On January 26, 2022, the Ghana Football Association officially delivered the news to Milovan Rajevac: his tenure as the Black Stars coach is over — after only four months.
Milovan himself knew that his sacking was inevitable after his poor performance at AFCON 2021.
Despite the tough talk — after the Black Stars' defeat to Comoros — that he will not resign and will lead the struggling national team to play the World Cup playoffs, it was easy to see through the smokescreen toughness that was never going to happen.
“I took this job with the aim of taking Ghana to the World Cup. This competition did not go well but it is a learning process for us.
"I will stay and lead Ghana in the World Cup qualifiers in March. I believe we have a team that can become stronger and get to the World Cup,” Milovan Rajevac said at the time.
Milovan should have known better: it was always going to be a daunting task. Milo should have known that after getting the surprise nod to replace C.K. Akonnor, he would need to do better than he did the first time if he was going to be successful at his second stint with the Black Stars.
Second coming curse
There were a lot of examples of coaches who went back for a second stint with their clubs but which proved dramatically unsuccessful.
The likes of Jose Mourinho (Chelsea), Zinedine Zidane (Real Madrid), Loius Van Gaal (Barcelona) to name a few, couldn't replicate the successes they chalk in their second attempt with their respective former clubs.
On the local scene, Milovan Rajevac's right-hand man Maxwell Konadu was a victim of second coming curse.
We can't also forget about Kwesi Appiah who also was assistant to Milovan in 2014.
Kwesi Appiah was the first local coach to lead Ghana to the World Cup in 2014 and in his second coming he failed to repeat the same feat, becoming the main reason his contract wasn't renewed in December 2020.
On the part of Maxwell Konadu having been hailed for delivering Kotoko the Ghana Premier League title in 2012, he was called upon again to rebuild the club. He wasn't second-time lucky as he lasted only a year on his three-year contract.
There were a lot of cues Milo could have taken a lesson or two from as he approached the top job for another time. But hey, who wouldn't want to get back into the employment books after idling at home for two years? and More so, returning to a team that gave his CV the best success score was easy bait for the Serb.
After leaving the Ghana job in 2010, the Serbian has been in poor form and not many believed he had the competence he first came to the job with, having achieved practically nothing since leaving the West African nation.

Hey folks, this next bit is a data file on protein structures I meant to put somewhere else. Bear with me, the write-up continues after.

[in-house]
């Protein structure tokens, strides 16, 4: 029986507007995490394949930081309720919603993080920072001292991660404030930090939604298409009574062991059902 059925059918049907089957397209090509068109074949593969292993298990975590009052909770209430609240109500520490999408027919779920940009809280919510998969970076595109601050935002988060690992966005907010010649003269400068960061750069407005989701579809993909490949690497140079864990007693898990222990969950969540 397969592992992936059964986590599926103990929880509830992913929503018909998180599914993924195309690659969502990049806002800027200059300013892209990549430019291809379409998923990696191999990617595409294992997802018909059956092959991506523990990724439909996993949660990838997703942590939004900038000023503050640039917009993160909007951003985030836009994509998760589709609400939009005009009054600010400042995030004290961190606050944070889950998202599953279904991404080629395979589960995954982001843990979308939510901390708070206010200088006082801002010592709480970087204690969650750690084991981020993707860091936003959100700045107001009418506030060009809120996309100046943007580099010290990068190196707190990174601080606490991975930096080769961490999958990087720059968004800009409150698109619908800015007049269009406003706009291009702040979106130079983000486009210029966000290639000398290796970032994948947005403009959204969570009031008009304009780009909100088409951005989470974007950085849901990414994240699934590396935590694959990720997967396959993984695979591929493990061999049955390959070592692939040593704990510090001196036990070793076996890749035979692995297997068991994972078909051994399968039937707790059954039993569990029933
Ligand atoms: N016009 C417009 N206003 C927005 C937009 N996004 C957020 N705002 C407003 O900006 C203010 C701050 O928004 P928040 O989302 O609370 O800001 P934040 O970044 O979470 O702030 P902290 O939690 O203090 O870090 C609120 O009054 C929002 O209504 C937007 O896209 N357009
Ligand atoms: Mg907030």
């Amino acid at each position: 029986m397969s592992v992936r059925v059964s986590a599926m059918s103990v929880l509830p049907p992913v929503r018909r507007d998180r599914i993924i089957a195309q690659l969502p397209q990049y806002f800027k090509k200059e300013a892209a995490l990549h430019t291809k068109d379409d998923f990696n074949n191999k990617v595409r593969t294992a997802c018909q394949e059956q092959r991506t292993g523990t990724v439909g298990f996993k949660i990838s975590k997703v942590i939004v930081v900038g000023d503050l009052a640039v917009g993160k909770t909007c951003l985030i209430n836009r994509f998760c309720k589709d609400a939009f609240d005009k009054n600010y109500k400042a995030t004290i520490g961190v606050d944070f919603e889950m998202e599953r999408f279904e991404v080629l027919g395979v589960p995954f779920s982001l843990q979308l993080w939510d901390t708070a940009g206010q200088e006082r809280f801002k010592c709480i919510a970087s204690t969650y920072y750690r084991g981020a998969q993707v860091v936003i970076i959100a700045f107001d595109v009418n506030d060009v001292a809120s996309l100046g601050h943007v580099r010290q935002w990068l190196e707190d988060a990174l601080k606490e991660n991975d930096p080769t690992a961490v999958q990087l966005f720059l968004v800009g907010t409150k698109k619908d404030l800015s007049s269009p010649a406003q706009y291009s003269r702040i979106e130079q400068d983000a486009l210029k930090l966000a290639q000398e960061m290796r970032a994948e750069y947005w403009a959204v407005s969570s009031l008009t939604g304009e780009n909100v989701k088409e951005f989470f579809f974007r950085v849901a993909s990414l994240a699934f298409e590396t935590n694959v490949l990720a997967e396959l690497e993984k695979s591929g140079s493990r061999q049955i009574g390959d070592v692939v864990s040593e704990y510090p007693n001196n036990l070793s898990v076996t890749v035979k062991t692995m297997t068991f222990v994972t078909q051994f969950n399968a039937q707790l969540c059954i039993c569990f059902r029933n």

But after a long stretch of "assessment" and "evaluation", the three-member committee of the GFA tasked to look for a new coach within 72 hours settled on Milo, who they perceived had unfinished business with the country after he left his two-year contract in 2010 to take up the Saudi job.
The Serbian trainer was awarded a one-year renewable deal by the country’s football governing body and Kurt Okraku told the media to rally behind him because he is tried and tested.
"For who he is and what he has achieved we firmly believe Milo is not a try and error coach. He who knows attitude, he knows our food, for this reason, we firmly believe that we have the right man in place. This was the president of the Ghana Football Association, Kurt Edwin Simeon-Okraku in September last year announcing Milovan Rajevac as Ghana’s new head coach.
Tried and tested
The 68-year old trainer took on the arduous task to train the current crop of players to be world-class and glory-ready as the country eyes an end to its four decades AFCON silverware drought and a World Cup qualification to Qatar 2022 after missing out in Russia.
But clearly without any new strategy, Milo held onto his old 2010 tactics believing it will yield the same results at AFCON 2022, but the famous 'one goal’ project couldn't deliver and his team kept conceding goals without finding an antidote.
He admitted the difference between the current crop of players and the 2010 squad a little too late. Because at the time he did, Ghanaians were eagerly looking forward to believing in the Stars again. Millions of football lovers were looking for results and wanted badly to be proven wrong that he was not the best man for the top job as Coach. They were not ready to accept any excuses for his inability to deliver the 5th Afcon title.
"We don't have the same team like 2010. Not enough time for preparations. We don't have a player like Asamoah Gyan," he told the media ahead of the Comoros game.
So, all the shades Kurt Okraku threw at CK Akonnor and the compliments about Milovan being tried and tested amounted to nothing as the Serbian was relieved of his duties on January 26, 2022.
"The Executive Council of the Ghana Football Association has decided to part ways with Black Stars coach Milovan Rajevac.
This follows the receipt of the Technical Report from the Coach, the Medical Report and the Report from the Management Committee following Ghana’s early exit from the Africa Cup of Nations Cameroon 2021 tournament.
On the playing body part, the personnel Milovan had in 2010 was different from the one he inherited.
The Executive Council after considering the three reports and engagements with key stakeholders has decided to end its relationship with Coach Milovan Rajevac and also decided that the Black Stars Management Committee be reconstituted.
The Association would like to thank Milovan Rajevac and the Management Committee the very best in their future endeavours."
Milovan adds to a list of coaches whose second stint with their previous clubs wasn't successful. He adds, sadly, to the viable examples that the 'second coming curse' is perhaps a real phenomenon.